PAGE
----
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The Ultrabook Era: Intel's Pledge To Make PCs Cool Again

New convertible Ultrabooks will capture consumers' attention, Intel says, sticking to its original projection of Ultrabooks accounting for nearly 40 percent of all PC sales by the end of the year.

Amid a backdrop of research numbers suggesting smartphones and tablets are the undisputed kings of today's computing arena, Intel is holding firmly to its PC-centric roots and still aiming aggressively to place Ultrabooks at the top of consumers' wish lists.

According to Karen Regis, director of Ultrabook marketing within Intel's PC Client group, the next wave of Ultrabooks slated to launch in 2013 will outshine their predecessors, touting Windows 8, Intel's fourth-generation Haswell processors, and new capabilities for touch and voice activation. But it's the convertible Ultrabooks -- meaning those that can be used in either traditional clamshell or tablet form factor -- that ultimately will capture consumers' attention and revitalize the PC market, she said.

"The PC is a must-have device. People still have to buy PCs to do the many things they have to do," Regis told CRN during an interview at this week's Intel Developer Forum in San Francisco. "So I think if we can offer something to a consumer that is saying 'I don’t know whether to get this device or that one' … if we can make a convertible that offers some of the stuff that they might be looking for in a tablet, but still has full PC functionality, then I think they'll buy it."

[Related: Intel To Tackle Big Data With New Xeon Processors, Integrated Fabrics ]

Intel showcased a number of upcoming convertibles during Tuesday's opening Intel Developer Forum sessions. Perhaps the most unique was Dell's new XPS Duo 12 convertible, a Windows 8-equipped Ultrabook that can be used as a traditional notebook PC or as a tablet by rotating its top lid, which is detachable from the bezel frame, and closing the clamshell. OEMs including Asus and Hewlett-Packard also have unveiled hybrid devices, with others including Lenovo readying them for later this year.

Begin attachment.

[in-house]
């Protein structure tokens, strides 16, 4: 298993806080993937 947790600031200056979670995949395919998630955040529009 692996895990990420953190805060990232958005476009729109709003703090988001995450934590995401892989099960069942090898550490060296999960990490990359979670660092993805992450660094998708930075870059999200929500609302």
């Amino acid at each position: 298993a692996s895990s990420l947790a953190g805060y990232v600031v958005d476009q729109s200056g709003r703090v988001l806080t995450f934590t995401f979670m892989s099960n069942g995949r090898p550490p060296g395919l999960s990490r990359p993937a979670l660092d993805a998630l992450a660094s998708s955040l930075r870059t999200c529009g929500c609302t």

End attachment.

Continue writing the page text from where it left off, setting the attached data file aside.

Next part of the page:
Intel's faith in the PC market contrasts sharply with industry numbers. According to research firm Gartner, worldwide PC sales are down 0.1 percent in 2012 vs. 2011, and down 5.7 percent in the U.S. It was the seventh consecutive quarter in which the PC market saw flat to single-digit growth.

Intel itself has taken a hit from this stalled momentum. In its second-quarter earnings announcement in July, the Santa Clara, Calif., chip maker reported a 4 percent year-on-year drop in net income to $2.8 billion. Last week, Intel warned investors that its third quarter isn't looking any rosier; a continually sluggish PC market is again projected to yield weaker-than-expected sales.

Still, Regis said Intel is sticking to its original projection of Ultrabooks accounting for nearly 40 percent of all PC sales by the end of the year.

"Nothing has changed in the last couple of months," Regis said of the 40 percent goal, declining to drill down any further into numbers. "Intel sets aggressive targets, always. You'll never see us with a wimpy target."

NEXT: Lower Price Points To Boost Ultrabook Sales


Capturing such a large share of the market is an ambition that could be facilitated by the drop in Ultrabook pricing that is expected to occur over the next few months. Regis said that the $699 price point, in particular, will become a more common one. This is a hefty drop compared to the $1,300 price tag found on some Ultrabook models, such as Lenovo's ThinkPad X1 Carbon, on the market today.

"We projected that OEMs will be able to hit entry-system price point of $699 by the holidays. And I think the reports that I have read and stuff that I have seen on online retail, there are multiple systems now being offered at that price point, and it's not just one or two," Regis said. "So $699, yes, it's doable."

To ensure these price points are attainable, Regis said that some of the new features set to launch with next-generation Ultrabooks, such as voice activation, gesture control and touch, won't be added to Intel's list of required specs OEMs must meet to bear the Ultrabook brand. Instead, they will be optional features OEMs can choose, or not choose, to adopt.

Intel does plan to capture some share in the smartphone and tablet markets with its upcoming Clover Trail Atom line of processors, which will go head-to-head with low-power ARM-based processors from rival chip makers such as Qualcomm and Nvidia. But despite these new markets, Intel's commitment to PCs doesn't appear to be waning any time soon.

"We get really excited by the quantity, the diversity of systems that are in the market. I think there is something for everyone in Ultrabooks, and now we are starting to see a lot of ... systems moving down to more accessible price points, so we're really encouraged by that," Regis said. "With the new wave of systems expected to come to market for the holidays ... we think that there is a lot of promise there."

PUBLISHED SEPT. 12, 2012

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